A 22-year-old man pleaded guilty on Tuesday to murder in a deadly attack at a synagogue in Southern California on the last day of Passover two years ago, during which he spewed anti-Semitic remarks, fatally shot a 60-year-old woman and injured three others.
In a deal that spared him the death penalty, the man, John T. Earnest, agreed to serve the rest of his life in prison without the possibility of parole for the shooting at Chabad of Poway synagogue in San Diego on April 27, 2019, the San Diego County district attorney’s office said in a statement.
“While we reserved the option of trying this as a death penalty case, life in prison without the possibility of parole for the defendant is an appropriate resolution to this violent hate crime, and we hope it brings a measure of justice and closure to the victims, their families, friends and the wider community,” Summer Stephan, the San Diego County district attorney, said in a statement. She said she had consulted with victims and their relatives before agreeing to the deal.
During a hearing on Tuesday in San Diego Superior Court, Earnest pleaded guilty to murder, attempted murder and a firearms charge. He also pleaded guilty to arson for setting fire to a mosque in Escondido, California, a month before the attack on the synagogue, admitting that both acts were hate crimes, the district attorney’s office said.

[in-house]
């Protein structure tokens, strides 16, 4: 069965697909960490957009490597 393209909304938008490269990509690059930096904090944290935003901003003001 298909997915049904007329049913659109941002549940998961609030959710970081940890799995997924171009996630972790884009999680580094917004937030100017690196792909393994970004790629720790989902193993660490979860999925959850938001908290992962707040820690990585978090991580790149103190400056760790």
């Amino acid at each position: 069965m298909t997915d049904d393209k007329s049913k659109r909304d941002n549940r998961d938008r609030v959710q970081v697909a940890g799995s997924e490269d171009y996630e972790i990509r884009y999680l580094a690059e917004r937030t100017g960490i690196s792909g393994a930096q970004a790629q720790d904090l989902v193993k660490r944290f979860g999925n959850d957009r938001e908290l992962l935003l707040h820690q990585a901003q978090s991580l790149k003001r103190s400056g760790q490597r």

Earnest, who is to be formally sentenced on Sept. 30, is also facing federal charges in connection with the deadly shooting at the synagogue. Federal prosecutors have until Aug. 30 to indicate whether they plan to pursue the death penalty in their case.
According to the authorities, Earnest entered Chabad of Poway synagogue, about 25 miles north of San Diego, on April 27, 2019, and yelled anti-Semitic slurs at the 40 to 60 people there, screaming that Jews were ruining the world. He then opened fire with an AR-15-style gun, killing 60-year-old Lori Gilbert-Kaye. Among those injured were Yisroel Goldstein, a rabbi who was shot in both hands and lost an index finger, an 8-year-old girl and her 34-year-old uncle.
This article originally appeared in The New York Times.